WACC promotes communication rights at global communication research conference
post-template-default,single,single-post,postid-57749,single-format-standard,theme-bridge,bridge-core-3.1.7,woocommerce-no-js,qodef-qi--no-touch,qi-addons-for-elementor-1.7.0,qode-page-transition-enabled,ajax_fade,page_not_loaded,,qode-title-hidden,columns-4,qode-child-theme-ver-1.0.0,qode-theme-ver-30.4.2,qode-theme-bridge,qode_header_in_grid,qode-wpml-enabled,wpb-js-composer js-comp-ver-7.6,vc_responsive,elementor-default,elementor-kit-41156
A male and a female citizen journalist interview a woman outside in a public square while a woman videos with a camera. All are wearing face masks.

WACC promotes communication rights at global communication research conference

WACC emphasized the vital link between communication rights and pressing issues such as climate justice, migrants’ rights, gender equality, freedom of expression, and media viability at the annual conference of the International Association for Media and Communication Research (IAMCR) in Lyon, France, last week.

The event brought together IAMCR’s global network of communication researchers to explore the theme “Inhabiting the Planet: Challenges for media, communication and beyond.” For more than 40 years, WACC has been an active member of this recognised community of professionals working on every dimension of social communications.

“In light of WSIS +20 meetings – in the UN processes on the information society – projected to take part in 2025, the 2023 IAMCR congress was an opportunity for WACC to strengthen its relationships with the academic community and to begin to develop a common advocacy agenda,” said WACC General Secretary Philip Lee.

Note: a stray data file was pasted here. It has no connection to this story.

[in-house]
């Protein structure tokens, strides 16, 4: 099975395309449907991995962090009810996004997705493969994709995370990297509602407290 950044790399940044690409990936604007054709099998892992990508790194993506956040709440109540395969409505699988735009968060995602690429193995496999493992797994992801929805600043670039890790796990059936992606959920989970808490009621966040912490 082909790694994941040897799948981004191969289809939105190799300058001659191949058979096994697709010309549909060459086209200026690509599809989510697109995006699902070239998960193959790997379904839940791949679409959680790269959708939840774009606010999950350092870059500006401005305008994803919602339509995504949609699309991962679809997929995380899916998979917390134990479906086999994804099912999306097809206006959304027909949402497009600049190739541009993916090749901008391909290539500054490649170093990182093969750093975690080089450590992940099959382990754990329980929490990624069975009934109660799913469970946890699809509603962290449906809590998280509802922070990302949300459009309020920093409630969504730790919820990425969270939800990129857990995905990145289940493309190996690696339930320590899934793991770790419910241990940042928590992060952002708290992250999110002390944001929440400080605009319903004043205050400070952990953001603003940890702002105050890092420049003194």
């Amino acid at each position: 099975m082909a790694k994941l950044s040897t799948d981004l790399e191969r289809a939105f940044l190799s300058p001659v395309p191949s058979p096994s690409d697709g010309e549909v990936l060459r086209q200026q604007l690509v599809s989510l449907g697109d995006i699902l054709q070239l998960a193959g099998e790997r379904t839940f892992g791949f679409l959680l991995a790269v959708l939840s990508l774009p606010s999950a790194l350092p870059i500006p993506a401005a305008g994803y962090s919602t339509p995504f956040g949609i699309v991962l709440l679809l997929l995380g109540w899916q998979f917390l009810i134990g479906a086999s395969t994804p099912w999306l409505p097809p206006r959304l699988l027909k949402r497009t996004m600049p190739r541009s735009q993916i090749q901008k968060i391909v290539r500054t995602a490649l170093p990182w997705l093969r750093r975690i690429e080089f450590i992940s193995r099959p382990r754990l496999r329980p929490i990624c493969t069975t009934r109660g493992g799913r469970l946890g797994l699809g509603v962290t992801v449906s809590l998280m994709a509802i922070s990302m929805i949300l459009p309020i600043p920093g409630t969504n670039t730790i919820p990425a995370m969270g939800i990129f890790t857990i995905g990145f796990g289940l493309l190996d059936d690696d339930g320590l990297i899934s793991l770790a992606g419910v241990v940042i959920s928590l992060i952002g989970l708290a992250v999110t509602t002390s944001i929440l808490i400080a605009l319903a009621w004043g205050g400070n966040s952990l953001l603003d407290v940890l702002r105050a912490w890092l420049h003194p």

Democratizing Communication for Media Viability

During the panel discussion “New Frontiers in Media Viability: Building an Inclusive Agenda,” Lorenzo Vargas, WACC Communication for Social Change program manager, emphasized the importance of promoting the democratization of communication ecosystems in the face of increasing political and financial pressures.

He stressed that, in the face of commercial media in crisis, democratization means “turning media viability efforts into direct financial and technical support for local, community, or citizen-led media organizations seeking to advance pluralism, social change, and trust from the ground up.”

Communication Rights and Climate Justice

In a presentation of a paper on local climate voices prepared jointly with Lee, Vargas underlined that grassroots communities must be able to exercise their communication rights in order to advance climate justice.

“Unless the people most impacted by the effects of climate change have an opportunity to have their voices heard, receive sufficient and balance mainstream media attention, and have the communication tools to advocate for locally led solutions, it will be very difficult to generate the political will needed to address this crisis,” he said.